As long as it’s within the last bar before you want it to go in, it will trigger exactly where you want it to. A bar is the default contours for clip launch, that can actually be changed up here. Another really cool thing about the session view is that it enables us to write and edit material on the fly. So just to give us an example of this, I’m going to trigger off some clips, okay? If I just stop this one, I’ll start these. And put this drum loop in. And so so I just want to try manually putting in some new drums, so I’m going to put my drums track into record on, and then you notice when you go in to record on, the stop button is turning to your record buttons.

 

So now, if I click record in this, so yeah. I just recorded that manually, there. That’s recording number one. Okay. So as you see, we can completely write a track on the fly. In fact, it is something that I’ve seen, people perform live where they essentially start with nothing and build up a track completely live in session view.

 

So, hopefully this has given you a little insight into how the session view is a very cool environment for putting ideas together, getting arrangements together very quickly, and perhaps even just trying something that you ordinarily wouldn’t have tried in a regular timeline basis [inaudible 00:05:51].

 

Okay, so join me for the next video when we’re going to delve into the drum rack.

 

At Point Blank Online, you’ve got two methods of interaction with your tutor. Firstly, you’ve got the weekly online master class, which is in real time. And then also, we’ve got feedback on your assignments, and that’s known as DVR.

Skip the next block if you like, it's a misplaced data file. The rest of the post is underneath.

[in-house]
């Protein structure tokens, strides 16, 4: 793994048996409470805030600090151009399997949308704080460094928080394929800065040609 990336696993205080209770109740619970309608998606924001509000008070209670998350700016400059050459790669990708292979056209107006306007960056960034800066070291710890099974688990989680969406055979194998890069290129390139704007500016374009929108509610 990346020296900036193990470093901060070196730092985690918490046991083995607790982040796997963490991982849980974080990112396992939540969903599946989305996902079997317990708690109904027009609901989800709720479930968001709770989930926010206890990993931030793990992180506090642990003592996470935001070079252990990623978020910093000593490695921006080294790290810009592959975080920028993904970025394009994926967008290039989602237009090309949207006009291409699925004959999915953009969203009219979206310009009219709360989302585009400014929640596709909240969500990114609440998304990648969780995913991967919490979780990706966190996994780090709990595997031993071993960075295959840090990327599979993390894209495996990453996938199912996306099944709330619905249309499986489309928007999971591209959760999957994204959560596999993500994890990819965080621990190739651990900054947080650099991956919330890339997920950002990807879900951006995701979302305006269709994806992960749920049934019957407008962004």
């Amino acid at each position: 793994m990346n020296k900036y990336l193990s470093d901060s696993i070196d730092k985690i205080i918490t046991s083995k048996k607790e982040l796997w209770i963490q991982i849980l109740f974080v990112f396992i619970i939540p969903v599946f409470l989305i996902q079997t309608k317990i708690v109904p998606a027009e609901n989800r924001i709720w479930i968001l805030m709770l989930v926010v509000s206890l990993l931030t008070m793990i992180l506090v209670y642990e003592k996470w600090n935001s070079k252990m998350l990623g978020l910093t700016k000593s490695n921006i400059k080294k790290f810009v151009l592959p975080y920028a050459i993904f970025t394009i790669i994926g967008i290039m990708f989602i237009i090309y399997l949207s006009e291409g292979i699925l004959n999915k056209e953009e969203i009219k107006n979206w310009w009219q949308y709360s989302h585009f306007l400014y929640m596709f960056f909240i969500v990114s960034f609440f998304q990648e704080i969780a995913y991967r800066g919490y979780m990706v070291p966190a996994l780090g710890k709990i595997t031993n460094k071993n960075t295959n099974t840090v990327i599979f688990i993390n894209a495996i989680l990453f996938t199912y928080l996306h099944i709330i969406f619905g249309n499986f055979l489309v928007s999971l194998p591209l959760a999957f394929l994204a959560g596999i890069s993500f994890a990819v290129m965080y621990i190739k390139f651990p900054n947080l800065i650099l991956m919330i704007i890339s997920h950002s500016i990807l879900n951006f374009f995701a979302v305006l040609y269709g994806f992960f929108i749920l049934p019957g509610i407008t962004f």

So the online master class is a one hour session you get with your tutor every week. You can ask questions about the lesson content and get instant feedback and also demonstrations on the fly from the computer desktop with our streaming technology.

 

DVR stands for Direct Video Response and the concept is really simple. You upload your Ableton logical key-based project file to your tutor. He downloads it and then pushes record on the screen capturing software and it evaluates your work. So basically giving you one-to-one feedback. You see all of the mouse movements and any parameter  changes made by your tutor.

 

It’s kind of like sitting in the studio over their shoulder, watching what they’re doing while they work. We have found the DVR process has truly revolutionized the way that we teach online and the results speak for themselves. Book your place in the course now by visiting PointBlankOnline.net.